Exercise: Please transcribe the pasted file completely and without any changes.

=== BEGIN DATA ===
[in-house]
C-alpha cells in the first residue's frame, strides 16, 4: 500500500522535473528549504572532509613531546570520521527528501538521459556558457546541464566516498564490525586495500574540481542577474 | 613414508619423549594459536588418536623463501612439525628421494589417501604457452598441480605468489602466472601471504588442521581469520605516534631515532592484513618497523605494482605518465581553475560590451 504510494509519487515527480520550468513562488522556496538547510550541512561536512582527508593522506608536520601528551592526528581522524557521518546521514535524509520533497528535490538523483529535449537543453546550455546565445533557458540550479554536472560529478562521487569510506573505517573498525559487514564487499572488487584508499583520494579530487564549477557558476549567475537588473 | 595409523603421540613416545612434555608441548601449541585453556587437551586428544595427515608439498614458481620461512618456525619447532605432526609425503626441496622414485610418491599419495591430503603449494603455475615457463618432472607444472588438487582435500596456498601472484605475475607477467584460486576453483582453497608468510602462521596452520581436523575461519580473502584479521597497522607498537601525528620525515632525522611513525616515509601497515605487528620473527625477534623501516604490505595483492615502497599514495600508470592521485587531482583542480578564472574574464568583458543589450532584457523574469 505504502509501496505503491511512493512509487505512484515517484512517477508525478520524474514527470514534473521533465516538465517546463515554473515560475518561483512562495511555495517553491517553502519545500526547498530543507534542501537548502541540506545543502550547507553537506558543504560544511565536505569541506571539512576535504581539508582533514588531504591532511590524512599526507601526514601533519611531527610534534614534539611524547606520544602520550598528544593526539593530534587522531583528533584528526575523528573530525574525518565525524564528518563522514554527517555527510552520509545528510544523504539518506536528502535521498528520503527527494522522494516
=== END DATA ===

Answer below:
[in-house]
C-alpha cells in the first residue's frame, strides 16, 4: 500500500522535473528549504572532509613531546570520521527528501538521459556558457546541464566516498564490525586495500574540481542577474 | 613414508619423549594459536588418536623463501612439525628421494589417501604457452598441480605468489602466472601471504588442521581469520605516534631515532592484513618497523605494482605518465581553475560590451 504510494509519487515527480520550468513562488522556496538547510550541512561536512582527508593522506608536520601528551592526528581522524557521518546521514535524509520533497528535490538523483529535449537543453546550455546565445533557458540550479554536472560529478562521487569510506573505517573498525559487514564487499572488487584508499583520494579530487564549477557558476549567475537588473 | 595409523603421540613416545612434555608441548601449541585453556587437551586428544595427515608439498614458481620461512618456525619447532605432526609425503626441496622414485610418491599419495591430503603449494603455475615457463618432472607444472588438487582435500596456498601472484605475475607477467584460486576453483582453497608468510602462521596452520581436523575461519580473502584479521597497522607498537601525528620525515632525522611513525616515509601497515605487528620473527625477534623501516604490505595483492615502497599514495600508470592521485587531482583542480578564472574574464568583458543589450532584457523574469 505504502509501496505503491511512493512509487505512484515517484512517477508525478520524474514527470514534473521533465516538465517546463515554473515560475518561483512562495511555495517553491517553502519545500526547498530543507534542501537548502541540506545543502550547507553537506558543504560544511565536505569541506571539512576535504581539508582533514588531504591532511590524512599526507601526514601533519611531527610534534614534539611524547606520544602520550598528544593526539593530534587522531583528533584528526575523528573530525574525518565525524564528518563522514554527517555527510552520509545528510544523504539518506536528502535521498528520503527527494522522494516